French director Rémi Chayé (“Long Way North”) continues his fascination with sumptuous landscapes and pre-teen female empowerment in the 2D-animated “Calamity,” a fictional origin story about the legendary, subversive frontierswoman, Martha Jane Cannary (better known as Calamity Jane). She dressed in men’s clothes, told tall tales, and led a rough, adventurous life on the Great Plains.
The French/Danish co-production from Maybe Movies (winner of the Annecy 2020 Online Cristal Award) has not yet signed a U.S. distribution deal, but has qualified for Oscar consideration and started streaming this week on The Animation Showcase, the free platform for the industry. (There is membership sign-up and the platform is also available via Apple TV and Roku with “The Animation Showcase” apps.)
“I was fascinated by the legendary woman with a big mouth, who wore men’s clothes in the 19th century, and the idea of exploring the Oregon Trail with the beautiful landscapes changing everyday with the community on wheels,” Chayé said. “I made her a young girl who was not fighting her gender from the very beginning. She’s pushed into this situation when she discovers the boy’s life and the freedom that goes with it.”
“Calamity” concerns 12-year-old Martha’s journey West with a convoy in 1863. When her father breaks his leg, though, the youngster takes charge of the wagon and her siblings. But a fascination with being a cowboy leads to her dressing as a boy to better take command of the family and gain more power and prestige on the convoy. After being wrongly accused of theft, she runs away to find the real thief.
Leveraging what he learned from the Arctic adventure, “Long Way North,” Chayé further experimented with Flash (now called Animate) to animate without outlines for a bolder, brighter, and more detailed rendering of the American landscape. “We used the technique of light and rhythm once again only here it’s more Impressionistic,” he said. “We looked at American painters such as Remington, but the biggest influences was advertising posters that American train companies used from the 1930s to 1950s. They were colorful and very graphic.”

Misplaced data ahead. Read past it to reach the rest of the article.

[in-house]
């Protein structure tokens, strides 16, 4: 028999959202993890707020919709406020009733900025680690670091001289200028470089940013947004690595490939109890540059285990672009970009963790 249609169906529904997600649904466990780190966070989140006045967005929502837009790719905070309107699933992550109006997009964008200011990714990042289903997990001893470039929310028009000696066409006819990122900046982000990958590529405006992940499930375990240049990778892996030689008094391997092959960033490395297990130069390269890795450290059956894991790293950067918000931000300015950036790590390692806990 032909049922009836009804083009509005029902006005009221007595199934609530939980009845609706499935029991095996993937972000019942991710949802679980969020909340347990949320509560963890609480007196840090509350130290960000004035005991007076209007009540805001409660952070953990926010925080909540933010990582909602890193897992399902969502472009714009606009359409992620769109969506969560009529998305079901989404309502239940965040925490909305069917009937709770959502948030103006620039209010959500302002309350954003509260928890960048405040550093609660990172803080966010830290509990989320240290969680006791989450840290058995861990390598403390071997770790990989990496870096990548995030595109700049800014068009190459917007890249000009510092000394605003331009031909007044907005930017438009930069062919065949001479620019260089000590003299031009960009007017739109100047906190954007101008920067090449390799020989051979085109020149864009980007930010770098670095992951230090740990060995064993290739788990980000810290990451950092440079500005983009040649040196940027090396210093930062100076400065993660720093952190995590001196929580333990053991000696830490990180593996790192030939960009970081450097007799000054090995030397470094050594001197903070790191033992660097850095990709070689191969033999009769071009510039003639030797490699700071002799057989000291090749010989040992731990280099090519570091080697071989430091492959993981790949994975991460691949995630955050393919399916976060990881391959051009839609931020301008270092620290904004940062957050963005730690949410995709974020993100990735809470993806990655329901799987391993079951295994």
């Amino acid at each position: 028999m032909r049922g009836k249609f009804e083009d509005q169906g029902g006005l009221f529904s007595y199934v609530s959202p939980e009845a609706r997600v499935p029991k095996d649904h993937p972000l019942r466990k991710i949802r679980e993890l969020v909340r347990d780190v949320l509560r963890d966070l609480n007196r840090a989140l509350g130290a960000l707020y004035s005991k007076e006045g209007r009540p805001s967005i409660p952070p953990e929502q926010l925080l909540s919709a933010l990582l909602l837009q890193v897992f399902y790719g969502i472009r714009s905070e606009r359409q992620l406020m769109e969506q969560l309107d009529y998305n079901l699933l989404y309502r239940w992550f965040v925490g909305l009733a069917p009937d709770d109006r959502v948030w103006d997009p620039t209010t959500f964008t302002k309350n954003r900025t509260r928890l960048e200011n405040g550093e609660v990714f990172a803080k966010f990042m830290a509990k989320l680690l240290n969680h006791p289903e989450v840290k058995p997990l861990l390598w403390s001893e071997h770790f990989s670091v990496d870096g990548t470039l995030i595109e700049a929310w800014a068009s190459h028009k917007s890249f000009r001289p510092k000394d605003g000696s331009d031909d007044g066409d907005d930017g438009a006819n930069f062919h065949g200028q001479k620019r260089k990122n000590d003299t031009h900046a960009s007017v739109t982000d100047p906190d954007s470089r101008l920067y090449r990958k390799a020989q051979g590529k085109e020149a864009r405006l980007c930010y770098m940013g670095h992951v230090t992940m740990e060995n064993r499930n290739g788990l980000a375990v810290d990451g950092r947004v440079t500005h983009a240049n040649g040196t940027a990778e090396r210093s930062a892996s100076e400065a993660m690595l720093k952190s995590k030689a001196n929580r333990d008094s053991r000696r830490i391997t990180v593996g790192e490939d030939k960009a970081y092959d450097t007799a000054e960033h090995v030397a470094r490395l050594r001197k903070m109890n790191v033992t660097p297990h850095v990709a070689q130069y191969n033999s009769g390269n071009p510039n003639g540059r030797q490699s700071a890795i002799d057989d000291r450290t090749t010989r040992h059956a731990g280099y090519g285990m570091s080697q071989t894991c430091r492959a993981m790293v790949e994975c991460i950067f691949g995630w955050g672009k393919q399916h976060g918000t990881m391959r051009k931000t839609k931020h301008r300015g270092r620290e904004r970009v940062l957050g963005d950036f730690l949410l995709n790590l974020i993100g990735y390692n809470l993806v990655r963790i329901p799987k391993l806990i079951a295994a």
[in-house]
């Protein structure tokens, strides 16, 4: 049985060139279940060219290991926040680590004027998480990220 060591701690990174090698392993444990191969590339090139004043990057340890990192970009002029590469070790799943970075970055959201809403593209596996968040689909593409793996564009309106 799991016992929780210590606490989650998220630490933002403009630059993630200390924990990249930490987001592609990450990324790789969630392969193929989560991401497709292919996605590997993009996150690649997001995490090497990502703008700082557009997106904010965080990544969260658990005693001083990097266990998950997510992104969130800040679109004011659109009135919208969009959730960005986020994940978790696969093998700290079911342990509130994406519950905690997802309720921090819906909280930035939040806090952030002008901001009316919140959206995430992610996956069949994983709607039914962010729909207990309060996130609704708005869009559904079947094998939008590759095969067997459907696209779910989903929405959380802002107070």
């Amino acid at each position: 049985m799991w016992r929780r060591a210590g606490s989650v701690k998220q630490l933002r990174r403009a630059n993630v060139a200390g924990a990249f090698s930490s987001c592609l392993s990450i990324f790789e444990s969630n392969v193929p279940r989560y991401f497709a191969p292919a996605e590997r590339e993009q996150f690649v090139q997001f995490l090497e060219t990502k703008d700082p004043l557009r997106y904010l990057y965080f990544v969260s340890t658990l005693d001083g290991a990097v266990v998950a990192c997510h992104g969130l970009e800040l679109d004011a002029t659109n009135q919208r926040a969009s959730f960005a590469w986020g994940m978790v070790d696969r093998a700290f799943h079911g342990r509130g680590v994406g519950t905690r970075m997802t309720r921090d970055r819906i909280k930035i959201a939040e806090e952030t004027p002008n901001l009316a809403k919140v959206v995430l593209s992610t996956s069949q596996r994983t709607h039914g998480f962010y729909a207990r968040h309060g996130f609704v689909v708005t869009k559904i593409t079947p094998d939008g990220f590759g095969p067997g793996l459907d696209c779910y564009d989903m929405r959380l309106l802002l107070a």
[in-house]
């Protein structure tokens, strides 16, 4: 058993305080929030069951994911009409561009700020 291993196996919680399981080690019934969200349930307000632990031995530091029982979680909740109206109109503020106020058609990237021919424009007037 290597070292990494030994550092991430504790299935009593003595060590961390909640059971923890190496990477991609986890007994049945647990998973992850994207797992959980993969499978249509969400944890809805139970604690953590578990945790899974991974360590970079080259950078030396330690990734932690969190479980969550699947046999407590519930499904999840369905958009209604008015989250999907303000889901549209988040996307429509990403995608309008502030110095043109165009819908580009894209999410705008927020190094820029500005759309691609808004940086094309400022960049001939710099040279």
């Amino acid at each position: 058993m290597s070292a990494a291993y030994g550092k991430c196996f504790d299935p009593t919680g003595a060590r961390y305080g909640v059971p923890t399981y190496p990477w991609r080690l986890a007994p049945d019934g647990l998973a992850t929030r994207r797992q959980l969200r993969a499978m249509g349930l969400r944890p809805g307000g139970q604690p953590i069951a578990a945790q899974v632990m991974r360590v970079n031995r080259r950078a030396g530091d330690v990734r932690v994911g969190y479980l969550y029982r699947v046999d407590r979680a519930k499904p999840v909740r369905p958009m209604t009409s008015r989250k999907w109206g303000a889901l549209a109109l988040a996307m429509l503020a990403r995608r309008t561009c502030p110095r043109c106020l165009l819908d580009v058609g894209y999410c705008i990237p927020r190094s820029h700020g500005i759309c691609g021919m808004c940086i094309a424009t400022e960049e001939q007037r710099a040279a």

The widescreen landscapes are stunningly surreal, creating an array of greens, blues, yellows, pinks, and purples. “By removing the line, only the surfaces are moving,” Chayé added. “This allows us to go for crazy colors. But they are observed, they are real. You are no longer tied to the black line and the colors of the characters and landscape are vibrating one to the other. It’s more interesting, when you put fuchsia beside apple green and you can free the color.”
While doing R&D the intense color palette even affected the director’s sense of smell and it was like being on the prairie. “Patrice Suau, our animator, is a painter who used his vast experience to express reflections,” continued Chayé. “When you have a cloud that comes on your landscape, when you’re painting, everything is changing. And when the light goes down and the cloud goes away, suddenly there’s a bright light in your eyes.”
Nighttime scenes were gorgeous as well with wondrous cloud formations surrounding the stars. “And I really like the color of the fires,” Chayé added. “Pink and bright blue to express a fire. It’s not usual but it’s observed on reality when you are looking at a fire. That’s the reason it’s strong.”
As far as character animation, the people are more realistic than they were “Long Way North.” Calamity’s pronounced nose was toned down, but her thick eyebrows remained part of her signature look. Horses were tough, though, especially when pulling the wagons. So it was more efficient and less expensive to make both wagons and horses in CG. The climactic rescue in the rain, however, was far easier than an awkward attempt at a kiss, resulting in a boy falling off his horse.
“Every time I look at this scene, I realize the animators are very good because you understand everything,” Chayé said. “You have to start a kiss, but they are not kissing when he makes his move and falls off his horse. To me, that’s more impressive with the little tilts of the head than any action scene.”
Source: Read Full Article